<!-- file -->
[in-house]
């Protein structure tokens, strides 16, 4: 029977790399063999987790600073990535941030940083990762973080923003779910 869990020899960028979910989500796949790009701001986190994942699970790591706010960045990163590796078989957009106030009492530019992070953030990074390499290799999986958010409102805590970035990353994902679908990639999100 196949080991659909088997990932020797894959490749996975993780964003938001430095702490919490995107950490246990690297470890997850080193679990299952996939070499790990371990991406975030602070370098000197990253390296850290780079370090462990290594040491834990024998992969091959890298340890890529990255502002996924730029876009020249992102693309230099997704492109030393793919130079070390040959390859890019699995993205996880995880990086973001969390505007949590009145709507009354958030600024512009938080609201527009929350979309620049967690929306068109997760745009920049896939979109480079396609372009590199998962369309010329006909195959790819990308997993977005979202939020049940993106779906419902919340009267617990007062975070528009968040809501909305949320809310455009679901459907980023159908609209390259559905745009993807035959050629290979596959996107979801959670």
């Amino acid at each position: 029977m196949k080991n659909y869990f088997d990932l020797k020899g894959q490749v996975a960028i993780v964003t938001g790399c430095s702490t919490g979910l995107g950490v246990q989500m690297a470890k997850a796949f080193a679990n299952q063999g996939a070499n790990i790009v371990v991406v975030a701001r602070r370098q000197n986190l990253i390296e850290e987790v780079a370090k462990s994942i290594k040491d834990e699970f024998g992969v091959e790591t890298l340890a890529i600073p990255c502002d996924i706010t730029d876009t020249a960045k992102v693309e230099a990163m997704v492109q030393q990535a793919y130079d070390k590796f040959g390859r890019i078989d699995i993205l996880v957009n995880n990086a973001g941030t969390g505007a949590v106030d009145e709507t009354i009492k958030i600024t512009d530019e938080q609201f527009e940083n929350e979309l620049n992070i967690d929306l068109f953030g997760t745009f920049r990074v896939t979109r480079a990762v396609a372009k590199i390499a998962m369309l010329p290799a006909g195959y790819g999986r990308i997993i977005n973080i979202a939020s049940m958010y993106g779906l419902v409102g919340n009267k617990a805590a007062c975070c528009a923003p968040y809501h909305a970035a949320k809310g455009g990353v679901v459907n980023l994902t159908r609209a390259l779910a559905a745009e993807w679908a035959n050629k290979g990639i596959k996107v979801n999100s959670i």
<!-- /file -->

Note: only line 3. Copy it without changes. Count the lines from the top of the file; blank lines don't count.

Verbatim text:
């Amino acid at each position: 029977m196949k080991n659909y869990f088997d990932l020797k020899g894959q490749v996975a960028i993780v964003t938001g790399c430095s702490t919490g979910l995107g950490v246990q989500m690297a470890k997850a796949f080193a679990n299952q063999g996939a070499n790990i790009v371990v991406v975030a701001r602070r370098q000197n986190l990253i390296e850290e987790v780079a370090k462990s994942i290594k040491d834990e699970f024998g992969v091959e790591t890298l340890a890529i600073p990255c502002d996924i706010t730029d876009t020249a960045k992102v693309e230099a990163m997704v492109q030393q990535a793919y130079d070390k590796f040959g390859r890019i078989d699995i993205l996880v957009n995880n990086a973001g941030t969390g505007a949590v106030d009145e709507t009354i009492k958030i600024t512009d530019e938080q609201f527009e940083n929350e979309l620049n992070i967690d929306l068109f953030g997760t745009f920049r990074v896939t979109r480079a990762v396609a372009k590199i390499a998962m369309l010329p290799a006909g195959y790819g999986r990308i997993i977005n973080i979202a939020s049940m958010y993106g779906l419902v409102g919340n009267k617990a805590a007062c975070c528009a923003p968040y809501h909305a970035a949320k809310g455009g990353v679901v459907n980023l994902t159908r609209a390259l779910a559905a745009e993807w679908a035959n050629k290979g990639i596959k996107v979801n999100s959670i």